# Unit Vectors

*is a vector with magnitude of 1. In some situations it is helpful to find a unit vector that has the same direction as a given vector.*

__unit vector__A unit vector of

**v**, in the same direction as

**v**, can be found by dividing

**v**by its magnitude $\parallel v\parallel $.

UNIT VECTOR:

*If $v\ne 0$ and $\parallel v\parallel $ represents the magnitude of vector v, then its unit vector u is:*

$u=\frac{v}{\parallel v\parallel}=\frac{1}{\parallel v\parallel}v$

*The unit vector u has a length of 1 in the same direction as v.*

The unit vectors $\langle 1,0\rangle $ and $\langle 0,1\rangle $ are special unit vectors called

*and are represented by the vectors i and j as follows:*

__standard unit vectors__$i=\langle 1,0\rangle $ $j=\langle 0,1\rangle $

Any vector in a plane can be written using these standard unit vectors.This vector sum is called a

*. For example, vector $v=\langle 3,11\rangle =3i+11j$.*

__linear combination__Let's look at some examples.

*To work these examples requires the use of various differentiation rules. If you are not familiar with a rule go to the associated topic for a review.*

**Example 1: Find a unit vector u in the same direction as $v=\langle 12,-9\rangle $ and show that it has a magnitude of 1.**

The magnitude of a vector is calculated by taking the square root of the sum of the squares of its components. $v=\langle x,y\rangle $ $\parallel v\parallel =\sqrt{{x}^{2}+{y}^{2}}$ |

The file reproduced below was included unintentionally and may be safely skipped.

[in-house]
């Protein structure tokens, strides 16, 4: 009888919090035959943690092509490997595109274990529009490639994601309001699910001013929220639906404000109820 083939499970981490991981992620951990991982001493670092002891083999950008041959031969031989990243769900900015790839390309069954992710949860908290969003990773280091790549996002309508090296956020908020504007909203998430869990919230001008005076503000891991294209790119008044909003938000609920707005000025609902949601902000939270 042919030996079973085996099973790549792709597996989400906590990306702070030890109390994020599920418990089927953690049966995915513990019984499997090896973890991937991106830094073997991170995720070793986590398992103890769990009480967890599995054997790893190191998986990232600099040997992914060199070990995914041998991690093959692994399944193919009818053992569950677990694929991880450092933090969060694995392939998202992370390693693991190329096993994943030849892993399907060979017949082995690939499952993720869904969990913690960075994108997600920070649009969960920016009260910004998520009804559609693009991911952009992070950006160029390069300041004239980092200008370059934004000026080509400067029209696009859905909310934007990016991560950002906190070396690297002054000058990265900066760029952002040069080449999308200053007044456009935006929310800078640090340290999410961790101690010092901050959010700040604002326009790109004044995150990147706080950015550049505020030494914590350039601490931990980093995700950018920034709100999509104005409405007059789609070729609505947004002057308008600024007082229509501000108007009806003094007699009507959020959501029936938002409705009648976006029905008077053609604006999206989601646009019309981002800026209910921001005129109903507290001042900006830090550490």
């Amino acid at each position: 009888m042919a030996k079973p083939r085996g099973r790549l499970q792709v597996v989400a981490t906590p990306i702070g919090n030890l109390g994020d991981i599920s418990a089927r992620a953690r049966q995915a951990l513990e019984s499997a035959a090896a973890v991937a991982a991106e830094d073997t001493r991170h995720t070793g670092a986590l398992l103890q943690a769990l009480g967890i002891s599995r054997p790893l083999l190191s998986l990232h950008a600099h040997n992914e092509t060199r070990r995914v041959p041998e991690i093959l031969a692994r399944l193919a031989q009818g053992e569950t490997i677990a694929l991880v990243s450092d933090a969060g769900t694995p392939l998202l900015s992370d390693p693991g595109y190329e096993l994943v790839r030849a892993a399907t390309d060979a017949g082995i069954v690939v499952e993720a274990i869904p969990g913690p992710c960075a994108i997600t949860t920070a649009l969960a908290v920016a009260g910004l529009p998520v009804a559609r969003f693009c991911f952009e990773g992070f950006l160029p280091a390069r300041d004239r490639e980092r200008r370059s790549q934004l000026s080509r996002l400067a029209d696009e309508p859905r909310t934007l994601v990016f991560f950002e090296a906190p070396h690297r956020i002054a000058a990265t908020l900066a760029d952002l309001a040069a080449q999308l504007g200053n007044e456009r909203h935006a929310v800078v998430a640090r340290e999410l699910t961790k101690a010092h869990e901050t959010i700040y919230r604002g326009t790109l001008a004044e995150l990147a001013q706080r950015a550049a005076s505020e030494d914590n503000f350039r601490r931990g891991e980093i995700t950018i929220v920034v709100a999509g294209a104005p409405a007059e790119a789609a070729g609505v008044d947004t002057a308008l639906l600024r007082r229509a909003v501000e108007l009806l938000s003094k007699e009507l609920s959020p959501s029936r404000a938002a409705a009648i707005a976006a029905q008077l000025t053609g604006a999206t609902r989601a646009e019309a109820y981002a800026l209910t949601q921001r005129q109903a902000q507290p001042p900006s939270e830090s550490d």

$v=\langle 12,-9\rangle $ ||v|| = $\sqrt{{12}^{2}+{\left(-9\right)}^{2}}$ $\parallel v\parallel =\sqrt{225}={15}$ |

$u=\frac{v}{\parallel v\parallel}=\frac{1}{\parallel v\parallel}v$ |
$u=\frac{v}{\parallel v\parallel}=\frac{1}{\parallel v\parallel}v$ $u=\frac{\langle 12,-9\rangle}{15}=\frac{1}{15}\langle 12,-9\rangle $ $u=\langle \frac{12}{15},-\frac{9}{15}\rangle ={\langle}\frac{4}{5}{,}{-}\frac{3}{5}{\rangle}$ |

The magnitude of a vector is calculated by taking the square root of the sum of the squares of its components. $v=\langle x,y\rangle $ $\parallel v\parallel =\sqrt{{x}^{2}+{y}^{2}}$ |
$u=\langle \frac{4}{5},-\frac{3}{5}\rangle $ ||u|| = $\sqrt{{\left(\frac{4}{5}\right)}^{2}+{\left(-\frac{3}{5}\right)}^{2}}$ ||u|| = $\sqrt{\frac{16}{25}+\frac{9}{25}}=\sqrt{\frac{25}{25}}$ $\parallel u\parallel =\sqrt{1}=1$ |

**Example 2: If u = -3i + 2j and v = -i + 6j, find 2u + 4v.**

$kv=k{v}_{1},{v}_{2}=k{v}_{1},k{v}_{2}\to ScalarMultiplication$ |
$2u=2\left(-3i+2j\right)=\left[2\xb7\left(-3i\right)+2\xb72j\right]$ $2u=-6i+4j$ $4v=4\left(-i+6j\right)=\left[4\xb7\left(-i\right)+4\xb76j\right]$ $4v=-4i+24j$ |

$u+v={u}_{1}+{v}_{1},{u}_{2}+{v}_{2}\to VectorAddition$ |
2u + 4v (-6i + 4j) + (-4i + 24j) (-6i - 4i) + (4j + 24j) $\left(-10i+28j\right)$ |

Related Links:Math algebra Direction Angles of Vectors The Dot Product Pre Calculus |

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